As a beauty writer and consumer, I spend a lot of time reading magazines and blogs. I love keeping up with everything, but there is one trend that’s become increasingly unavoidable over the past few years: French girl beauty.
I’m pretty sick of it.
I don’t have a vendetta against the French as a country. I enjoy French films, French food, and French music. I’m well aware of the appeal of a Chanel purse or Anna Karina’s sly smile.
I haven’t traveled to France yet in this life, but a quick Google search lets me know some important facts about the country of baguettes and Bardot.
- About 66 million people live in France.
- A very old law in France prohibits classifying citizens by race or ethnicity during census data collection. However, it's estimated that between 8 to 14 million non-white people live in France.
France is a big country chock-full of women from all walks of life. Paris is especially diverse, as it's one of the world’s cultural epicenters. But you wouldn’t know that from the way beauty outlets describe the quintessential French girl.
In reality, a French girl is a girl who is from France. In the beauty world, a French girl is a thin, wealthy, conventionally attractive white woman. She has naturally good skin and hair. Her style is casual and her makeup is minimal.
A cursory poll of my friends and those around me tells me all I need to know. When I ask, “Who do you think of when you think of a French girl?” the results are predictable: Jane Birkin, Anna Karina, Brigitte Bardot, Charlotte Gainsbourg, etc.
It’s worth noting Jane and Anna weren’t even French, but we won’t get into that. It’s more important to note that while these women are gorgeous and gifted (and sometimes wildly racist, ahem, BB), they by no means represent all 66 million people of France between the four of them.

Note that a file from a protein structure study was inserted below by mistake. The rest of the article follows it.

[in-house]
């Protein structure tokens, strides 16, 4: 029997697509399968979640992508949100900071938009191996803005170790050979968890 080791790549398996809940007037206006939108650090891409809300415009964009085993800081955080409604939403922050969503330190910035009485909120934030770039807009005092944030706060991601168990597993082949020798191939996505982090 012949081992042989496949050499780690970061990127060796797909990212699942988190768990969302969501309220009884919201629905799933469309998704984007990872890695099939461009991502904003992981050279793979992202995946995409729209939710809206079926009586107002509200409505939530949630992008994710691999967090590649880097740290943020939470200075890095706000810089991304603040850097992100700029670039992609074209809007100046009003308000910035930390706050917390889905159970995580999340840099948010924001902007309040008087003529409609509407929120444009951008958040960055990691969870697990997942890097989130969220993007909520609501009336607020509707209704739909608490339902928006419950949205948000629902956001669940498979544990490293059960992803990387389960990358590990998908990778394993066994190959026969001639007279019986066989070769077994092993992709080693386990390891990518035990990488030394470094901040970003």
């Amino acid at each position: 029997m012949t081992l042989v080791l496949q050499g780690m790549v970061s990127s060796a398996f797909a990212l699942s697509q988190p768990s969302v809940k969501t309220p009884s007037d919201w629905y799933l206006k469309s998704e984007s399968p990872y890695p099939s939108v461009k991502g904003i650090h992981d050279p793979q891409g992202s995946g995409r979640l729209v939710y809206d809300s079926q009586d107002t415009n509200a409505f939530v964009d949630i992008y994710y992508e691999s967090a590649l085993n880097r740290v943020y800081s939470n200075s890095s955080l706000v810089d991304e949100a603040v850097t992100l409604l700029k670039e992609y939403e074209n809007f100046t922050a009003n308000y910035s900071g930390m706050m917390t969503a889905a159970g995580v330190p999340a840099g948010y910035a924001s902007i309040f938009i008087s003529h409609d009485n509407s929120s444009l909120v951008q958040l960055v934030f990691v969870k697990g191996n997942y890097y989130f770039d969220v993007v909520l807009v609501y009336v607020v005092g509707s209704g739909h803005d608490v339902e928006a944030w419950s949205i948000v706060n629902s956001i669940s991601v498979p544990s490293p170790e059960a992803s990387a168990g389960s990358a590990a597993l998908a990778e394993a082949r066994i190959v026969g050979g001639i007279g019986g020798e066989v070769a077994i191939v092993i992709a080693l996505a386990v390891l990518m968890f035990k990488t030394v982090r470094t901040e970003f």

The beauty industry still maintains a singular and limited ideal of female beauty. It’s frustrating to continuously see beauty outlets and brands totally neglect huge populations of women, specifically women of color. Fashion and lifestyle media in America has come a long way, but don’t think for a second that we’ve moved entirely beyond our singular and steady ideal of the beautiful white woman as iconic.
The fixation with French women seems like another way for the media to focus on one type of woman as being “beautiful.” I’m sick of seeing that woman put on a pedestal. I’m sick of being told I should look like her.
Maybe I would be more of a fan if I’d ever actually received any good advice from a French girl story, but being told again and again not to wear foundation and not to wear too much makeup and to wear my hair long and straight just makes me feel like shit.
Sometimes my skin sucks. Sometimes I want to wear a ton of makeup. My hair is a frizzy mess of curls. I’m tired of articles lauding the secret to why French women age better, just to see advice from a model or actress with wildly disposable income who hit the genetic lottery.
Pushers of the French girl agenda defend themselves by claiming it’s just a more natural, laid-back approach to beauty. And that’s great. I’m pretty laid-back. I like looking natural sometimes.
But let’s not overlook the implications and consequences of whitewashing an entire nation and minimizing the identities of millions of unique women just so that we can, as an industry, idolize the same skinny white girl we’ve been idolizing for centuries.
I originally planned to end this article (err, rant?) by suggesting we find a new culture to fawn over, but I’ve got a better idea. Rather than attempting to become someone else or squeeze yourself into some mold that’s not your own, let’s all just try to be our best versions of ourselves. Don’t let anyone tell you that you need to look a certain way to be beautiful.
And let’s shut up about French girls for just, like, one week. OK?
- Are you as tired of the near-constant onslaught of “French Girl Beauty” as I am?
- Let’s share the focus with some other beauty icons who better represent our diverse and beautiful world. I’ll start: Maya Rudolph, Lucy Liu, Ilana Glazer.